It is interesting to note that among these five bishops is that of Würzburg, the city in which the Zentralkomitee der Deutschen Katholiken met and issued its statement with the silence/absence of the committee’s spiritual guide, Bishop Gebhard Fürst of Rottenburg-Stuttgart, the diocese that in the 1990’s had Kasper as its titular.
And it is even more interesting to highlight that the bishops cited, with the exception of that of Görlitz, all belong to the ecclesiastical region of Bavaria, with the result of putting Cardinal Marx, archbishop of Munich, in the minority in his own region and on the very questions on which he has most exerted himself.
But there is more. Among the laity of Germany also there are powerful figures who are speaking outside the party line.
There was a stir in early May over the severity with with Robert Spaemann, considered one of the greatest living Catholic philosophers, a longtime friend of Joseph Ratzinger, criticized not only the German episcopate but nothing less than the governance of Pope Francis, as “autocratic” and “chaotic” at the same time.
Spaemann presented his criticisms in a conversation with Hans Joas for “Herder Korrespondenz,” the magazine of the publisher of the opera omnia of Benedict XVI:
In recent days, moreover, a book been published simultaneously in Germany and Italy by a German jurist and magistrate that is a radical refutation, in theory and practice, of the ideas of Cardinal Kasper on communion for the divorced and remarried:
The author, Rainer Beckmann, 54, is a judge in Würzburg. From 2000 to 2005 he was an official expert for the commissions on medical law and ethics of the German federal parliament. He has published scientific articles on abortion, reproductive technologies, brain death, and euthanasia. He is vice-president of an association of jurists for the right to life, and directs the magazine “Zeitschrift für Lebensrecht.” He teaches at the University of Heidelberg.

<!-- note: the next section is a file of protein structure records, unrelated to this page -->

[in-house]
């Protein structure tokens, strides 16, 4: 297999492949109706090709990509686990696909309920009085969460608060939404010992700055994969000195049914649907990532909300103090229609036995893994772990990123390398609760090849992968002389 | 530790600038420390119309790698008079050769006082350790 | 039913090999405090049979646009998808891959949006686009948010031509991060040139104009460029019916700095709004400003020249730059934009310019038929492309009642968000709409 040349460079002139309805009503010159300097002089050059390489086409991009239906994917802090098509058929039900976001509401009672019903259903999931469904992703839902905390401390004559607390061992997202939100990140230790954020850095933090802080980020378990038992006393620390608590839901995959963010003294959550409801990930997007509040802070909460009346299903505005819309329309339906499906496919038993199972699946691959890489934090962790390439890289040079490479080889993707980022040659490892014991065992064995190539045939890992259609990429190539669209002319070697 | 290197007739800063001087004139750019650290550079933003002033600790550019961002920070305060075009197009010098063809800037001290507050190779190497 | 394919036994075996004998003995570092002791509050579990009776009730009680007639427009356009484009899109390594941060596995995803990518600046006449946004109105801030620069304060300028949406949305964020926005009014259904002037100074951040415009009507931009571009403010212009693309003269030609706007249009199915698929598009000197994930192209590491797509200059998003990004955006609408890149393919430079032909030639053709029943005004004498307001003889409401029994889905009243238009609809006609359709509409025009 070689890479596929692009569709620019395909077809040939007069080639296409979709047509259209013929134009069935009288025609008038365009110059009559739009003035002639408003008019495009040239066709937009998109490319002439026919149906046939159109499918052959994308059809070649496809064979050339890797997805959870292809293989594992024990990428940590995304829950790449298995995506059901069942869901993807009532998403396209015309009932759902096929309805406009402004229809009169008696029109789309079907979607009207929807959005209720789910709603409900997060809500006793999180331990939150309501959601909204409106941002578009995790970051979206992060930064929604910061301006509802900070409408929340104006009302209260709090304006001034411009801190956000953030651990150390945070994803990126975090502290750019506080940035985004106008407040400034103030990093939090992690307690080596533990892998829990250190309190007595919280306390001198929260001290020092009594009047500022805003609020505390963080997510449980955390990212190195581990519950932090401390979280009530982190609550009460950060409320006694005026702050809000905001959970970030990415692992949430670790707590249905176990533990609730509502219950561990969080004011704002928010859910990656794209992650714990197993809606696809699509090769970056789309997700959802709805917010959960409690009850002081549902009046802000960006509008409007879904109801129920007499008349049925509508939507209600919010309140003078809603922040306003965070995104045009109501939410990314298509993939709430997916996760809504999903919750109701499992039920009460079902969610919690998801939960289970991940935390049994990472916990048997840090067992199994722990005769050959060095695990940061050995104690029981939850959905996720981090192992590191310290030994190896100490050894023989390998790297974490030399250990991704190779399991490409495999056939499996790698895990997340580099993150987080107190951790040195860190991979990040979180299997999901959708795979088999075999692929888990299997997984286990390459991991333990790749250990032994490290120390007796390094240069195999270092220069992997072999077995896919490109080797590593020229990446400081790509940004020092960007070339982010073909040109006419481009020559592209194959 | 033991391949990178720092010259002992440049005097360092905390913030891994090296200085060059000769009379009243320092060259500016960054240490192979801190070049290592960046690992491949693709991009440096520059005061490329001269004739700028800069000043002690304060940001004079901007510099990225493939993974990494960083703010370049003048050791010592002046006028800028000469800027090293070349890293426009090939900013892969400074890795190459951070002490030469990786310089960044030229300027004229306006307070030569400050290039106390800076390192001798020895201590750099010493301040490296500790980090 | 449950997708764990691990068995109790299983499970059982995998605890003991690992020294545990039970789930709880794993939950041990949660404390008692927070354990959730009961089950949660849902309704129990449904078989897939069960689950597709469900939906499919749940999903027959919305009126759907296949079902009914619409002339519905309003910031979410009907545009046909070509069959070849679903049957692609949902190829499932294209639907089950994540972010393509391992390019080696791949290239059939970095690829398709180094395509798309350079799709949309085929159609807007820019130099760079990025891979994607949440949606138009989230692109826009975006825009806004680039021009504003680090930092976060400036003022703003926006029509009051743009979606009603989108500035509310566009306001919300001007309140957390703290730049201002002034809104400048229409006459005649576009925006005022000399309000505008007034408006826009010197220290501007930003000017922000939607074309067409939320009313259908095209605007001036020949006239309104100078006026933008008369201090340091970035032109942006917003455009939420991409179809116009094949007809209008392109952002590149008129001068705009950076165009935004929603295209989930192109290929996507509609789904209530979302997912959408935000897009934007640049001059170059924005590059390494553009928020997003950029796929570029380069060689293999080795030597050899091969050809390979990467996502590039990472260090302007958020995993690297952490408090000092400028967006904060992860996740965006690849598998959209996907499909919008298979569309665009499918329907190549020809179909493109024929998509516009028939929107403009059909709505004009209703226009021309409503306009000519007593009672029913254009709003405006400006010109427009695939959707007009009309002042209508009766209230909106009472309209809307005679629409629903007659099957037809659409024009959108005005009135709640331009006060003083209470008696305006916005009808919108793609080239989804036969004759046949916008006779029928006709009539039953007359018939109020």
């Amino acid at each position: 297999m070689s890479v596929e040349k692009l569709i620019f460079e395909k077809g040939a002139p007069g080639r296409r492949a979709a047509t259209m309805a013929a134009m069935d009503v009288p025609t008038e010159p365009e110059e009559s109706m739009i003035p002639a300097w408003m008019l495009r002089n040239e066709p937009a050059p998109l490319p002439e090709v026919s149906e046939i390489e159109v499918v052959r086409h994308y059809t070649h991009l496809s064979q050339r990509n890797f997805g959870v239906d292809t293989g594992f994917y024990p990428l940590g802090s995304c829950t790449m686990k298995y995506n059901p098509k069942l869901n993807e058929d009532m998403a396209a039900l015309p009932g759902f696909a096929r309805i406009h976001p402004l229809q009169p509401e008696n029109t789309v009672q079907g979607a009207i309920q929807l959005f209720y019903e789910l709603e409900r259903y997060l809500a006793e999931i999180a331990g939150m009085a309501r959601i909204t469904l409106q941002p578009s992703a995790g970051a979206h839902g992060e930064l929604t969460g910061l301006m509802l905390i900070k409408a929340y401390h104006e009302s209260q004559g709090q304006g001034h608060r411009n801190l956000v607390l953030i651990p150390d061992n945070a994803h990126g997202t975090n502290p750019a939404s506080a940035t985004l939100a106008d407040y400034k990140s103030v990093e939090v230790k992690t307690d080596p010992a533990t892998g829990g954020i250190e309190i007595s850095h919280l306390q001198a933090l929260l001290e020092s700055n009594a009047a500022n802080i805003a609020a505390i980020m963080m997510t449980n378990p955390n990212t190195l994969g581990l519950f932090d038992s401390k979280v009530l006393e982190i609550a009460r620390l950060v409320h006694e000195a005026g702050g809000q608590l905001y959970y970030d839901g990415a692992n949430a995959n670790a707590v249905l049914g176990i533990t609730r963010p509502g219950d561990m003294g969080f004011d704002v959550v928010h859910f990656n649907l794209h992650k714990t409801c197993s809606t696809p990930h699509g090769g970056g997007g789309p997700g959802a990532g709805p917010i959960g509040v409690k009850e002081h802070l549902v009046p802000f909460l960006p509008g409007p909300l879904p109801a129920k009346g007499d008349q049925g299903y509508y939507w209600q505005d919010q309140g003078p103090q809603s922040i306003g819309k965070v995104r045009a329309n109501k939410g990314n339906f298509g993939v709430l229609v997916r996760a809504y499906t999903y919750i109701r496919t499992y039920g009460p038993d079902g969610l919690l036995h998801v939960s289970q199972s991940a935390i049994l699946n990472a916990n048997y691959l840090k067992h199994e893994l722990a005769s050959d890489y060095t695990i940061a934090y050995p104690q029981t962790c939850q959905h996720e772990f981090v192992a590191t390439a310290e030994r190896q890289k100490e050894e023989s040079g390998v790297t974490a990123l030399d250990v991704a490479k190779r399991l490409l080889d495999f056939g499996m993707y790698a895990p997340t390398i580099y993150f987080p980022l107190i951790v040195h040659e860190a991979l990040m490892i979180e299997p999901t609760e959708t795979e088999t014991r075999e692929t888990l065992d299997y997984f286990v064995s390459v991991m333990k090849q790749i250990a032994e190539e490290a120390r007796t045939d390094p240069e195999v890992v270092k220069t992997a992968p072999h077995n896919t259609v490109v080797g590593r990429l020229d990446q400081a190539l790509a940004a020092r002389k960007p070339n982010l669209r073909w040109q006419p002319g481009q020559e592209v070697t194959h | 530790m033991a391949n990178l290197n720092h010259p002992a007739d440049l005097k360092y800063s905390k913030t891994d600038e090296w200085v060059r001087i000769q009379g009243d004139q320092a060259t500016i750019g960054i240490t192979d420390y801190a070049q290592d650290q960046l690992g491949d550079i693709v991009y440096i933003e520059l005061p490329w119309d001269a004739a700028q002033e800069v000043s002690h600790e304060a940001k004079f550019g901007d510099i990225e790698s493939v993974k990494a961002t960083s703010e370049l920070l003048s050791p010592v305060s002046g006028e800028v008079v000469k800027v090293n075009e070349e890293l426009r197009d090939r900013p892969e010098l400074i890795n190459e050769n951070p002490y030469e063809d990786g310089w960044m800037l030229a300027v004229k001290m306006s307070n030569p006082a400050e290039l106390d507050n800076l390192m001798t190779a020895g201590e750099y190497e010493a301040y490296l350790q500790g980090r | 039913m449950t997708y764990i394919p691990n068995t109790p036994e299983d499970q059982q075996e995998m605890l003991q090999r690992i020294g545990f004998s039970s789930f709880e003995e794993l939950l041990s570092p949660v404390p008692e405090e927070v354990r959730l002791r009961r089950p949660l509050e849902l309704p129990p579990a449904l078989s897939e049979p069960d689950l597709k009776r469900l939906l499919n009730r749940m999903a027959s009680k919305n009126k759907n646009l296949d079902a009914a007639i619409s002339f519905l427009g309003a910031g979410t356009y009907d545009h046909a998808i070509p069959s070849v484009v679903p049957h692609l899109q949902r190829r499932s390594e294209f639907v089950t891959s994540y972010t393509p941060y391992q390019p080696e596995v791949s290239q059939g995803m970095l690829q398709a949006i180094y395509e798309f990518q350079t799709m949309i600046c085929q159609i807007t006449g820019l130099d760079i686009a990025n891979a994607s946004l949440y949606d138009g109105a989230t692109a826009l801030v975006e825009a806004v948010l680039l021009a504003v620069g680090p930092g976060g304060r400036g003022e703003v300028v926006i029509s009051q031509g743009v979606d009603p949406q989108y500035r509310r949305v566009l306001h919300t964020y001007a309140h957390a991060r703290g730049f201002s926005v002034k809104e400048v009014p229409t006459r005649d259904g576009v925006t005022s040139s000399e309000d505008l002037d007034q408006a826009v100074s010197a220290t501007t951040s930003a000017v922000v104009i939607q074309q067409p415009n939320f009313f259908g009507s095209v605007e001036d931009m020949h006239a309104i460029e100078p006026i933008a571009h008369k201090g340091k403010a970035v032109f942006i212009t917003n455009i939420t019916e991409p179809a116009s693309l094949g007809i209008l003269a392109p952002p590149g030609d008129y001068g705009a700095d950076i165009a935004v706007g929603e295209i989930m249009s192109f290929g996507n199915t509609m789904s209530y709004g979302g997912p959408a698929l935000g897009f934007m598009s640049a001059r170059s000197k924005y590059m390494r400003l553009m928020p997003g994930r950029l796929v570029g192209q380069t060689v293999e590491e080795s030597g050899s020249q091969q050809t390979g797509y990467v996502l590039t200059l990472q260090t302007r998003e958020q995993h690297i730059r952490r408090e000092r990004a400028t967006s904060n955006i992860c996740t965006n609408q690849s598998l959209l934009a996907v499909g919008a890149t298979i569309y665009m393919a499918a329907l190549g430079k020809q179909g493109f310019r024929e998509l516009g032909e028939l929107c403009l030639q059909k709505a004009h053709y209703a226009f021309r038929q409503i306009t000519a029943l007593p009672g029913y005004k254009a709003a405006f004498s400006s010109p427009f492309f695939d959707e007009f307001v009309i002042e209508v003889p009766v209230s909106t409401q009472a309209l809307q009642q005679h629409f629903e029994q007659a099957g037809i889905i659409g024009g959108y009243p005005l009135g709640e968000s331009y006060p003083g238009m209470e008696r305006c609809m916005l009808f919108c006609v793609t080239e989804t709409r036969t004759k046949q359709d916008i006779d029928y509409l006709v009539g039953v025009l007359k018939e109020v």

But as German cardinal Cordes writes in the preface to the book, Beckmann, the father of four children, is also “a believer who has experienced in person the pain of a failed relationship, and nonetheless after divorce has not undertaken another relationship: he wants to keep faith with his promise of fidelity… until death do them part.” And precisely for this reason “his is a compelling testimony on the pastoral level, realistic on the factual level and in keeping with the Sacred Scriptures.”
At the conclusion of the book, Beckmann emphasizes that Pope Francis, “in the statements that are known to us,” has never once deviated from the traditional doctrine of the Church. While on the contrary “the solution proposed by Cardinal Kasper undermines at the foundations not only the sacrament of Marriage, but also those of Penance and the Eucharist.”
And he concludes:
“If we want to transmit the faith, our actions must correspond to our words. He who does not live what he teaches is not credible. Nor is he credible who does not keep what he has promised. He who promises love until death must remain faithful until death. This is the path on which Jesus went before us.”
They are ideas of a radicality not unlike that expressed in recent days by a highly authoritative representative of the young African Church: Guinean Cardinal Robert Sarah, appointed by Pope Francis in 2014 as prefect of the congregation for divine worship.
In presenting on May 22 a series of preparatory books for the synod, edited by the Pontifical John Paul II Institute for Studies on Marriage and Family and published in Italy by Cantagalli, Sarah too insisted on the credibility of testimony:
“It is only with clarity that one can be a witness, in a world that no longer tolerates the Gospel. Faith is the true nucleus of the Church’s difficulties.”
“If the Eucharist is only a meal, we can also give communion to divorced persons who contradict the covenant. But if a bishop, a cardinal does not see what the Eucharist is, meaning the body of Christ, and takes this Eucharist as a meal from which no one must be excluded, we truly lose the heart of the mystery.”
A more thorough account of the words spoken by Sarah on May 22:
> Il cardinale Sarah: “La fede o niente”
And a portrait of this figure, with excerpts from his book “Dieu ou rien,” soon to be published in Italian, English, and Spanish:
English translation by Matthew Sherry, Ballwin, Missouri, U.S.A.